Regardless of your religious affiliation, fasting and prayer or meditation may have significant spiritual benefits. Novelist Herman Melville imagined his soul surrounded by noise and confusion, like a “tornadoed Atlantic,” but the practice of contemplation was like a tropical island, an “insular Tahiti, full of peace and joy” where he could go and find rest. In many religions, fasting is an essential part of this.
Choose a Fast
It helps to begin fasting a few hours before prayer time on fasting days because fasting has a way of clearing the mind and enabling concentration. A day or two before fasting, decide from what you want to abstain. Some people choose to not eat for an entire day, while others eat small snacks throughout the day. Followers of Hinduism traditionally fast once a week, drinking only water until the afternoon, then drinking juice or eating two pieces of fruit. The level and type of abstinence required may depend on one's religious tradition. For example, Jews who are celebrating the holy day of Yom Kippur abstain not only from eating and working, but also from washing, and wearing leather garments and perfume. Muslims observing the month of Ramadan are permitted to eat breakfast and eat at sundown. Not everyone abstains from food -- entertainment and social-media fasts are becoming increasingly common.
One of the biggest hindrances to private contemplation is the demands of social networking. Seek a quiet place where you won’t be interrupted by the urge to read emails, check the news or peruse social media. Prayer and meditation requires a determination to resist the impulse to get on devices. A quiet and peaceful environment may create a sacred space for the one praying. Followers of some traditions mark the transition out of the busy, mundane world into the sacred world with rituals. Muslims, for example, engage in a ceremonial washing that involves rinsing the hands, mouth, face, lower arms and feet, sniffing water and rubbing portions of the face with the wet hands. Once this is done, they seek out a clean and quiet place for prayer.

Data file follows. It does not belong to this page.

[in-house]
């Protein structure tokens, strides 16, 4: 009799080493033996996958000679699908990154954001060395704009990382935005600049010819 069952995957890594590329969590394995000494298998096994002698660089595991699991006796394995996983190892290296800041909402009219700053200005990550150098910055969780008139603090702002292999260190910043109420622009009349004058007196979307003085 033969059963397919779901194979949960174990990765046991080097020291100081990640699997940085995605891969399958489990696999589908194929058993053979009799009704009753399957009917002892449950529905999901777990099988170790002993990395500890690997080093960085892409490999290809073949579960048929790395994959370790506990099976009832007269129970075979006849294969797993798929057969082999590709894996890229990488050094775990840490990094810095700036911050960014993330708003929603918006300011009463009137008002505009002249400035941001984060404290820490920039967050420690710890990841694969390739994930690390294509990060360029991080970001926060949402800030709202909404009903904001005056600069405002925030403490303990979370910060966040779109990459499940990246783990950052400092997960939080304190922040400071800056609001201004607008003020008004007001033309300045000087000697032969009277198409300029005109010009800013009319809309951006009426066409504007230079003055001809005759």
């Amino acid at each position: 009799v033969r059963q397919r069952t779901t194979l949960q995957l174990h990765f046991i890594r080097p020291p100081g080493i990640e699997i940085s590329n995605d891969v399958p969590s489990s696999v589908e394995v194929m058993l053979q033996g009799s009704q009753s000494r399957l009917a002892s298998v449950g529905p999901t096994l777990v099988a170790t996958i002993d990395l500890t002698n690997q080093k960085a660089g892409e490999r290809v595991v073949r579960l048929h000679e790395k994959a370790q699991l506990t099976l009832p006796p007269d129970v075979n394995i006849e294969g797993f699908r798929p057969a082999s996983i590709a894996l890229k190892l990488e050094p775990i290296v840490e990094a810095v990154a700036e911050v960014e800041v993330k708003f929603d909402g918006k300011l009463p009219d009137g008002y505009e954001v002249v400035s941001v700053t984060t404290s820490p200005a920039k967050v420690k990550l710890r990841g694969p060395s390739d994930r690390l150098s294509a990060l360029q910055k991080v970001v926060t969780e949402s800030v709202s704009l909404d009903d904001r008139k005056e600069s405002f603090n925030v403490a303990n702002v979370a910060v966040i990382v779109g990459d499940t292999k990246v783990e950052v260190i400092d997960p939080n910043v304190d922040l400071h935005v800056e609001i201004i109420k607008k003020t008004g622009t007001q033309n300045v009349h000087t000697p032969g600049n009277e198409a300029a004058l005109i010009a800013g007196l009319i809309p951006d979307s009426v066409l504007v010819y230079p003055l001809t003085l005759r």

Pray Spontaneously or Follow a Guide
Different people choose to pray in different ways. Some choose to pray spontaneously, speaking what’s in their hearts; others read aloud from sacred texts or prayer books. Some religious traditions favor one over the other, although most encourage some combination of the two. For example, Anglicans and Episcopalians typically read aloud from the Book of Common Prayer, a collection of prayers for each day of the year and for all occasions. Others prefer to read aloud from prayers in the Bible or another holy book. The fasting days of some traditions include times for communal prayer in the midst of fasting. Jews observe Yom Kippur with morning, afternoon and evening services, during which the community confesses the sins of the past year and recites prayers from the Hebrew Scriptures.
Perform Good Works
In the Jewish and Muslim traditions, good works are encouraged in addition to or sometimes in place of normal fasting. Hebrew writer Isaiah spoke of fasting in terms of feeding the poor and engaging in acts of social justice. Muslims are encouraged to perform humanitarian work during Ramadan, and the Koran offers good works as an alternative to fasting for those who are unable to fast in the regular way.
- Hinduism Facts: Fasting in Hinduism
- The Algemeiner: Why Do We Fast on Yom Kippur, and Who Shouldn't?
- Islamic Society of Rutgers University: Fasting in Islam
- The Gospel Coalition: Why You Should Consider a Social Media Fast
- The New York Times: Growing Up Digital, Wired for Distraction
- Relevant Magazine: Short Attention Span Faith
- TIME: Ramadan, Day 21 -- Prayer, Beyond Ritual
- Holy Land Moments: Celebrating Yom Kippur
- The Telegraph: Jews Fast, Muslims Fast, So Should Christians
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